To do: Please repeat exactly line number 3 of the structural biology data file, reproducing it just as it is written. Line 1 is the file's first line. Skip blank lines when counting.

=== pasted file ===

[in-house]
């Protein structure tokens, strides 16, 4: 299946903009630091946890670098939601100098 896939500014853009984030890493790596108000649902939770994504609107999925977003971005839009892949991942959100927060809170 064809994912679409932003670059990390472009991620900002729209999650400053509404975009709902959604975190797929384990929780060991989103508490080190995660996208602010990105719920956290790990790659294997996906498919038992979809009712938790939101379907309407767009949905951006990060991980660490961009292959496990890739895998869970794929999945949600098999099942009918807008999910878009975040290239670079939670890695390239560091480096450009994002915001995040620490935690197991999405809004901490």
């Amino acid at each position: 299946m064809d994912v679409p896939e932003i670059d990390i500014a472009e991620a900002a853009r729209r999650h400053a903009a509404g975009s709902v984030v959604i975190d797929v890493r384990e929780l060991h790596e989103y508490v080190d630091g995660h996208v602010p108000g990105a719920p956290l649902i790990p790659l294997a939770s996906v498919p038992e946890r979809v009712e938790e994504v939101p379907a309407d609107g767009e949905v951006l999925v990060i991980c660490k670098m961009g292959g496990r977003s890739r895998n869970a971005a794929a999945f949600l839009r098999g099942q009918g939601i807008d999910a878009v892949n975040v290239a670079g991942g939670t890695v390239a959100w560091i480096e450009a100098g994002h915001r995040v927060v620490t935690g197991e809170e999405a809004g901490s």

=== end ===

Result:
């Amino acid at each position: 299946m064809d994912v679409p896939e932003i670059d990390i500014a472009e991620a900002a853009r729209r999650h400053a903009a509404g975009s709902v984030v959604i975190d797929v890493r384990e929780l060991h790596e989103y508490v080190d630091g995660h996208v602010p108000g990105a719920p956290l649902i790990p790659l294997a939770s996906v498919p038992e946890r979809v009712e938790e994504v939101p379907a309407d609107g767009e949905v951006l999925v990060i991980c660490k670098m961009g292959g496990r977003s890739r895998n869970a971005a794929a999945f949600l839009r098999g099942q009918g939601i807008d999910a878009v892949n975040v290239a670079g991942g939670t890695v390239a959100w560091i480096e450009a100098g994002h915001r995040v927060v620490t935690g197991e809170e999405a809004g901490s």